Luckily Phil Meier is here, who’s a veteran Swiss big mountain skier, as well as Marcus Caston; a Shred athlete awesome skier and winner of Rahlves Banzai races but very green in this realm too. Phil knows what he’s doing and has dispersed a plethora of advice and knowledge to both of us along the way. Our guides Lel and Rich with Chugach Powder Guides have been extremely helpful as well. I cannot give enough credit to them for helping gauge the lines, finding the good snow and talk us out of doing stupid lines and into good lines.

The first day here was a real eye opener. First filming run Phil lined up a big spine, 4 turns in a slab broke off starting an avalanche that swept him off his feet and into the chute. He deployed his ABS pack and was right on the surface and fine when he came back into site at the bottom. I was standing 10 meters from the crown at the top and was sufficiently scared. Needless to say that ended our first day.

After watching a seasoned vet like Phil take a real ride, we took it back a few notches and have been easing our way back into some of the bigger lines. I’ve taken a few tumbles each of which has taught me a lesson, so that I’m not totally naive to this scene, yet I’ll still admit I’m very green.

Phil Meier one turn before the slab broke off

"Spine Cell" where Phil took his ride

Big face we skied. I ended up tomahawking off the lower bergschrund after I landed the cliff.

View from the top of the face above

Fun line

Long leg burner

Moscow aka MOCKBa

Headed back to the alps after a few days here in Moscow. We competed in a parallel slalom on a ramp last night. I went out in the first round after getting hung up in the start from barraging the gate first run then was way too conservative out of the gate second run.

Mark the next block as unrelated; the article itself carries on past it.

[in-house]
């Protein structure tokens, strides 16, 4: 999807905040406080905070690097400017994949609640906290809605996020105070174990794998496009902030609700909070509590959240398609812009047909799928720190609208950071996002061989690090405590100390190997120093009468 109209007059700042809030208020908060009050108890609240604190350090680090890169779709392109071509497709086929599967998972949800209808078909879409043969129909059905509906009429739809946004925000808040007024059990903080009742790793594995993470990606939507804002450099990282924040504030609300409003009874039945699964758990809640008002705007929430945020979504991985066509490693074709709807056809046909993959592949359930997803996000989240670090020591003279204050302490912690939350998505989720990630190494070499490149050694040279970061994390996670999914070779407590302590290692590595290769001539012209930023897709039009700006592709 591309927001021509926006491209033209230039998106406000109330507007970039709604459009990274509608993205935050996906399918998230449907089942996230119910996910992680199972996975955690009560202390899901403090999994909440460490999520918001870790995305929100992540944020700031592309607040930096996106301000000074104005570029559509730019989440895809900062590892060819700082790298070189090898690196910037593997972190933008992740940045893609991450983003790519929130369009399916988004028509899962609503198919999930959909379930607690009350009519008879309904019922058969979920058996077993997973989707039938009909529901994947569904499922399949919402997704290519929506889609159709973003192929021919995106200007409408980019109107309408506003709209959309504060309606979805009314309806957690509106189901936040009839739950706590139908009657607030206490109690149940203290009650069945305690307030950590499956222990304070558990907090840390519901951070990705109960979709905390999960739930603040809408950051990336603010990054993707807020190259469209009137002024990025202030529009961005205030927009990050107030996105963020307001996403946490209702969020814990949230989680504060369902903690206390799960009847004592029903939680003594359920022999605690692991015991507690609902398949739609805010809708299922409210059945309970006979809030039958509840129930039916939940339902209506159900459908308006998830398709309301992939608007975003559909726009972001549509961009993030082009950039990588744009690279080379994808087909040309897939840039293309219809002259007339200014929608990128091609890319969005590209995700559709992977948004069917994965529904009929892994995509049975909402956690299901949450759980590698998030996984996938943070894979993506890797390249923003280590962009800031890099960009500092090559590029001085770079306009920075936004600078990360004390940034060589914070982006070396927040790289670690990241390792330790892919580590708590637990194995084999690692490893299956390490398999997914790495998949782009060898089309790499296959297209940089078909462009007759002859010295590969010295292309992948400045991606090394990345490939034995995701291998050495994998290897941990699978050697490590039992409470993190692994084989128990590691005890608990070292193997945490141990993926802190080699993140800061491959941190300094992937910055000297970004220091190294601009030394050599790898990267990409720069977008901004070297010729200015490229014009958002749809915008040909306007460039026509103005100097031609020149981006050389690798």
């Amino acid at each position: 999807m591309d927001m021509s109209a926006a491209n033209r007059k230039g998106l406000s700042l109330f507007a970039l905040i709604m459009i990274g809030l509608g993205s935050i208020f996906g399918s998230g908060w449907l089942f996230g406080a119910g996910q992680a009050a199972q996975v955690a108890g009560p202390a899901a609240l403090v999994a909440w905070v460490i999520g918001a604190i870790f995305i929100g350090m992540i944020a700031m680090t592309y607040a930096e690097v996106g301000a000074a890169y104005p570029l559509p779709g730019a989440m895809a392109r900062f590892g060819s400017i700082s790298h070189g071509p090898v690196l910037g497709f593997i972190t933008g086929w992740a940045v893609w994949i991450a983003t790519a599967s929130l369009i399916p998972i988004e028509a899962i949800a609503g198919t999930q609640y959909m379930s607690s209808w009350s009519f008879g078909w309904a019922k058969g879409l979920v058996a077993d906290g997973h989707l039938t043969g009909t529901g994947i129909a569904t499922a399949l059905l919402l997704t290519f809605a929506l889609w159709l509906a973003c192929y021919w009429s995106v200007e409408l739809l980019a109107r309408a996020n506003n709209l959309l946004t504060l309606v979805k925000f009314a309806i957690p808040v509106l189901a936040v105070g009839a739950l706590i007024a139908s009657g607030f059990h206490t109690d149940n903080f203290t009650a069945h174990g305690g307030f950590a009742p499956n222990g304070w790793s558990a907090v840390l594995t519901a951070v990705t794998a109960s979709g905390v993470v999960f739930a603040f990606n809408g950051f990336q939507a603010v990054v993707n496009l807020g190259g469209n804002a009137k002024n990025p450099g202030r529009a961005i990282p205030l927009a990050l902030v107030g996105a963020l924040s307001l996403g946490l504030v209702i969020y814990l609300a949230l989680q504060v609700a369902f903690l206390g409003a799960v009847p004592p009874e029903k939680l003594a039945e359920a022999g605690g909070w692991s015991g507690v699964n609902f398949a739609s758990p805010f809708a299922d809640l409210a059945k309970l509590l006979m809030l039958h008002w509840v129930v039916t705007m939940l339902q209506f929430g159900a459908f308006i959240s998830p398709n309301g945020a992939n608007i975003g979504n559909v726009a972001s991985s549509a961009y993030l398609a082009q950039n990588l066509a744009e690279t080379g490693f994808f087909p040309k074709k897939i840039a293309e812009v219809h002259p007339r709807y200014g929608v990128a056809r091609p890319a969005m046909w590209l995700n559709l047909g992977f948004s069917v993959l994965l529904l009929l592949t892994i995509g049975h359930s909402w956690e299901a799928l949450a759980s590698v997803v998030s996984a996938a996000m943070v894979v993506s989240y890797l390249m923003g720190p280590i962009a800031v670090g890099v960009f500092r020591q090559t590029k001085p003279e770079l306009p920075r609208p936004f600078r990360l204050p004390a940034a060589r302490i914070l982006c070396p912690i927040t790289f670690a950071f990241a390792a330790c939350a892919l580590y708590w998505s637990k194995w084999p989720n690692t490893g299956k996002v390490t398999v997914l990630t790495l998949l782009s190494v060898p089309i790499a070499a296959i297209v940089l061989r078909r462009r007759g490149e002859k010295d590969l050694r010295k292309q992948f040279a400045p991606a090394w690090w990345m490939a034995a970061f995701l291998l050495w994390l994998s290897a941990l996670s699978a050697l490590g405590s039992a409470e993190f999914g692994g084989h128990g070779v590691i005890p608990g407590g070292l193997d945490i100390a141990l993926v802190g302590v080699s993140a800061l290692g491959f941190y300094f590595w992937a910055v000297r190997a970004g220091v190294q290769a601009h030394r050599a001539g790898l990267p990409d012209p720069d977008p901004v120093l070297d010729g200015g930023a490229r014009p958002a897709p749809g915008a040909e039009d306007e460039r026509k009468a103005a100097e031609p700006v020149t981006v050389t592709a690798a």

Julia Mancuso, Aksel svindal, Felix Neureuther, Andre Myhre, Mario Matt and I adventured town on the subway to see the sights. Here are some pics.

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Pics from PO3A XYTOP aka Rosa Khutor

Our hotels

View of the downhill

View of downhill


Sniper at the top of the mountain. His rifle had a silencer, bit scary.


Massive construction everywhere

Sochi, Russia

We are currently racing in Rosa Khutor the alpine site for the 2014 Olympics in Sochi, Russia. The downhill race was today in which I did not partake in and the Combined is tomorrow in which I hope to crush it. The downhill track here is one of the coolest hills in the world and has the ability to be legendary. This being the first time it’s ever been run I think organizers were nervous so they set it way to turny. It resembles a SuperG set more then a downhill but I’m guessing they will have that ironed out for the Olympics.

Outside the race venues this mountain is probably the best ski area you’ll never ski, since getting into Russia (visa-wise) is a feat unto itself and it’s not easy to get here/to Sochi. The mountain has something like 5000 feet of vertical and after the Olympics they will connect the three resorts here so it will be massive with incredible terrain. (Snowbird/Alta+JacksonX5=)